Simulations of Prediction Markets

Zheyuan (Ryan) Shi, Sindhu Kutty

Prediction Markets are a platform for aggregating information from a population. In these markets, agents trade contracts and receive payments according to the future state of the world [1]. Prediction markets are observed to be more accurate and efficient compared to traditional information aggregation methods such as opinion polls and peer reviews [2]. The Iowa Electronic Markets, a major market for political predictions, have outperformed most mainstream polls and predictions in the US presidential elections since its inception in 1988 [3]. Google, among many others, has successfully implemented internal prediction markets to help the management gather information from employees that is otherwise impossible due to hierarchies and corporate politics [4].

To aggregate information, incentive compatibility, that the traders are incentivized to truthfully and promptly report their belief, is a core problem. Chen et al. [6] construct a unique perfect Bayesian equilibrium (PBE) in a binary outcome market based on logarithmic market scoring rule (LMSR) with a finite signal space. Iyer, Johari and Moallemi [7] prove that in a prediction market proposed by [1] with finite signal space, a PBE must aggregate the traders' information. However, the existence of such PBE remains a question.

We perform market simulations on the exponential family models of prediction markets [5]. We verify the market dynamics and provide some extensions to the previous models. We then address the incentive compatibility problem using one of our simulated models. Our model allows for infinite signal and outcome spaces, at the cost of putting more restrictions on the strategy space. We show that while the market is guaranteed to achieve information aggregation, whether traders express their beliefs promptly depends on their beliefs and initial market state.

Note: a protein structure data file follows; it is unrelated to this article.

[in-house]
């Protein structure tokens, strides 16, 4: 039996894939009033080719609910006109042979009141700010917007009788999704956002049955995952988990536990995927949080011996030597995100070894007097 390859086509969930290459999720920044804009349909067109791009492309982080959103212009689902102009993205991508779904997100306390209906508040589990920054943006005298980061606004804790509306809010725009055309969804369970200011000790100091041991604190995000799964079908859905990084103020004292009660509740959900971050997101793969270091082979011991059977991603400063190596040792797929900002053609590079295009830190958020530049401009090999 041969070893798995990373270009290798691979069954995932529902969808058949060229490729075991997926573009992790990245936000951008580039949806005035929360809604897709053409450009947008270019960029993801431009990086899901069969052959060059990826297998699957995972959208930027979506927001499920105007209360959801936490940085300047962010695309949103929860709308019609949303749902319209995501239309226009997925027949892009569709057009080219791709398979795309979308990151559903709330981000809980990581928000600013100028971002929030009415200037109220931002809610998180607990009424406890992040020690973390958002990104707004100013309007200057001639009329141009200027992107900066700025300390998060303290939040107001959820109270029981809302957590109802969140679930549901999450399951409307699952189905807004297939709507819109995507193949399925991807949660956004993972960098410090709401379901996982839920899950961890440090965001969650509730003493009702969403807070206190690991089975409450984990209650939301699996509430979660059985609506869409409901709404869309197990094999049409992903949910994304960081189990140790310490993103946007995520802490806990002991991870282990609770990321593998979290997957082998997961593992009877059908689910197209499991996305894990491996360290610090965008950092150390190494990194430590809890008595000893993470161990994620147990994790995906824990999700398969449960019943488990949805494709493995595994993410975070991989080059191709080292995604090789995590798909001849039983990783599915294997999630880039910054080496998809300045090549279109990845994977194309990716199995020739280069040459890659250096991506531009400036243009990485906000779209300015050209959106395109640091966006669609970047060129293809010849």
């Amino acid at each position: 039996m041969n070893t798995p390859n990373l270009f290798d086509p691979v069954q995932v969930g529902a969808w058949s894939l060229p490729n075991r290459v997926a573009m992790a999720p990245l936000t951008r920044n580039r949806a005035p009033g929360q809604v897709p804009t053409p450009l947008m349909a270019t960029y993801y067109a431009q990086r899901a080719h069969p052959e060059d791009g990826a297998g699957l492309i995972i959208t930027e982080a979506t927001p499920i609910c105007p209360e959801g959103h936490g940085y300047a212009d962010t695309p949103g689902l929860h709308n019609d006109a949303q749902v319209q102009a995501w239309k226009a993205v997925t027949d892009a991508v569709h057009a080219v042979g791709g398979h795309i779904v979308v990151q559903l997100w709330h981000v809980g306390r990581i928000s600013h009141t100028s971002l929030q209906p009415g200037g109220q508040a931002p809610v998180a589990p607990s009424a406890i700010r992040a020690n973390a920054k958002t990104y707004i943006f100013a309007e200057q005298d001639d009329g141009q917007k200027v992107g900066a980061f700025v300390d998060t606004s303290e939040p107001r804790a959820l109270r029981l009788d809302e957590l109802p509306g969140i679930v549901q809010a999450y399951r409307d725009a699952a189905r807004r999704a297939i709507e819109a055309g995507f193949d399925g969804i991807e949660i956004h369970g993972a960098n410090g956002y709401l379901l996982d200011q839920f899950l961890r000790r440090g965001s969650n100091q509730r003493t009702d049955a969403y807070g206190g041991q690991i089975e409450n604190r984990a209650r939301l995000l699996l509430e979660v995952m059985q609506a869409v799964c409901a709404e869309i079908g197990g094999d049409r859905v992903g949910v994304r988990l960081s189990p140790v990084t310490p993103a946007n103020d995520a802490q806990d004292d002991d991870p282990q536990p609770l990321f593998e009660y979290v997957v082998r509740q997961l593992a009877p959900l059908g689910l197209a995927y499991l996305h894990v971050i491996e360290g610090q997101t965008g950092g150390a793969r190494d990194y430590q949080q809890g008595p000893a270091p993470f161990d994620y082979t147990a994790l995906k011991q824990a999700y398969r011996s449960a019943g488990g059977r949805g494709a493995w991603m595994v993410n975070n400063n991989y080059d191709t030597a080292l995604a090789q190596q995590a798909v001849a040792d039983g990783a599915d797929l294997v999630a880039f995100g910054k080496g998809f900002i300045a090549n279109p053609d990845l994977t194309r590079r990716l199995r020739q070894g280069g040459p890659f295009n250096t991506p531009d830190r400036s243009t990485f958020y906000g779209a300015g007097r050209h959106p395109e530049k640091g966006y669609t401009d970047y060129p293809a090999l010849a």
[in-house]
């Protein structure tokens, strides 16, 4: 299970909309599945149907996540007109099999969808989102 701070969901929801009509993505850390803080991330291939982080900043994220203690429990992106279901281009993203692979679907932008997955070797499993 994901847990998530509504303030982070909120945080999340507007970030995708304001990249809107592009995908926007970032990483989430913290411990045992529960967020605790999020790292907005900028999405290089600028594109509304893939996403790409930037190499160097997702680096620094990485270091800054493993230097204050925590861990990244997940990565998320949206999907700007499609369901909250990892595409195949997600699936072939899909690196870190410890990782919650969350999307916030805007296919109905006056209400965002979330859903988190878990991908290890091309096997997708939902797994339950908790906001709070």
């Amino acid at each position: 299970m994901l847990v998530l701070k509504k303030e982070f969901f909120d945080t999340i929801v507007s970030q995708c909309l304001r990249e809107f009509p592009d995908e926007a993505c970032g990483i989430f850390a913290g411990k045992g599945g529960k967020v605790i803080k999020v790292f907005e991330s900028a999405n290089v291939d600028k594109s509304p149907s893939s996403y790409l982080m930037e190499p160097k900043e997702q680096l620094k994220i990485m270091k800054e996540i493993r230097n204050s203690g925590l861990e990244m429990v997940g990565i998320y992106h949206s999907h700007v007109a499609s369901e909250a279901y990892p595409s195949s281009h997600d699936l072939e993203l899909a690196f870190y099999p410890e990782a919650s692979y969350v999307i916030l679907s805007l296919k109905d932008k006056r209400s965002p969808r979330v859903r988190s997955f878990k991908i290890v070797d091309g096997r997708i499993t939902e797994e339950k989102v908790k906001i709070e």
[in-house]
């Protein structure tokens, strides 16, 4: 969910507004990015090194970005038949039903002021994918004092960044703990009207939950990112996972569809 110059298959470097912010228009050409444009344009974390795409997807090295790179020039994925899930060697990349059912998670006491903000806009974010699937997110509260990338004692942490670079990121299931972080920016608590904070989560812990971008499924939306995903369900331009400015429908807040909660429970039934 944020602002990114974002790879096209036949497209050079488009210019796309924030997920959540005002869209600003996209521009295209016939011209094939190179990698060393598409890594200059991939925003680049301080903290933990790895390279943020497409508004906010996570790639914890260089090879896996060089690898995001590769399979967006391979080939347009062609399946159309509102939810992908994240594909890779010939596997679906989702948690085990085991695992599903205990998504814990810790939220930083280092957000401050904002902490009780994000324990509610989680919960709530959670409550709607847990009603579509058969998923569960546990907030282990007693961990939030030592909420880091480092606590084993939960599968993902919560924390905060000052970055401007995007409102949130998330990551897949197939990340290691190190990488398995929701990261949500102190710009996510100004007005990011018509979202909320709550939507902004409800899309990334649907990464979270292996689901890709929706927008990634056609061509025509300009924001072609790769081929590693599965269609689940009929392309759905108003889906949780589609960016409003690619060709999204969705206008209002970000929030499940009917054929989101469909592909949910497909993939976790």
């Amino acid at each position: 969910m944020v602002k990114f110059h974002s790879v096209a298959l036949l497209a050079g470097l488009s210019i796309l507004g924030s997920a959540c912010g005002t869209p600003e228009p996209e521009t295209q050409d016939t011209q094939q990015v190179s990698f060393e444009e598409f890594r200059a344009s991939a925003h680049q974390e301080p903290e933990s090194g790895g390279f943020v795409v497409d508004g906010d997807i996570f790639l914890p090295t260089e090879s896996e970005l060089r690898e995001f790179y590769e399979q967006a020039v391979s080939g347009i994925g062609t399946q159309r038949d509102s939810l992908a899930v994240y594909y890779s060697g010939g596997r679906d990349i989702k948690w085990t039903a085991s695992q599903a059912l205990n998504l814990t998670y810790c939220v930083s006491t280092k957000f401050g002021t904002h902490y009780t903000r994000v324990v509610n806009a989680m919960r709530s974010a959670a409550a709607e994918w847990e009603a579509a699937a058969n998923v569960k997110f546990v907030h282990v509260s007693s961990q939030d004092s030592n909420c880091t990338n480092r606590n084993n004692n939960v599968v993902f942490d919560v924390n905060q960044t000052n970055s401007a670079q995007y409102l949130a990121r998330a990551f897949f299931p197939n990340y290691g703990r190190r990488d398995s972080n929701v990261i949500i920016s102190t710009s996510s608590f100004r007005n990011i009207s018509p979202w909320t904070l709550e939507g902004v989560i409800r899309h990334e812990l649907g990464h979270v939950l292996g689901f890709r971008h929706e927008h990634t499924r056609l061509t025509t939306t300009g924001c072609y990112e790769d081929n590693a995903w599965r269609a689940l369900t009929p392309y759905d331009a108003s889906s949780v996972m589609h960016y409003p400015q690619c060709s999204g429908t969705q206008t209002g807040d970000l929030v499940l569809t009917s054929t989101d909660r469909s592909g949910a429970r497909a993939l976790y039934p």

[1] J. Abernethy, Y. Chen, and J. W. Vaughan, "Efficient market making via convex optimization, and a connection to online learning," ACM Trans. Econ. Comput., vol. 1, no. 2, pp. 12:1-12:39, May 2013.

[2] R. Hanson, "Combinatorial information market design," Information Systems Frontiers, vol. 5, no. 1, pp. 107-119, 2003.

[3] Iowa electronic markets - previous market performance. [Online]. Available:

[4] B. Cowgill and E. Zitzewitz, "Corporate prediction markets: Evidence from google, ford, and firm x," The Review of Economic Studies, p. rdv014, 2015.

[5] J. Abernethy, S. Kutty, S. Lahaie, and R. Sami, "Information aggregation in exponential family markets," in Proceedings of the fifteenth ACM conference on Economics and computation. ACM, 2014, pp. 395-412.

[6] Y. Chen, S. Dimitrov, R. Sami, D. M. Reeves, D. M. Pennock, R. D. Hanson, L. Fortnow, and R. Gonen, "Gaming prediction markets: Equilibrium strategies with a market maker," Algorithmica, vol. 58, no. 4, pp. 930-969, 2010.

[7] K. Iyer, R. Johari, and C. C. Moallemi, "Information aggregation in smooth markets," in Proceedings of the 11th ACM conference on Electronic commerce. ACM, 2010, pp. 199-206.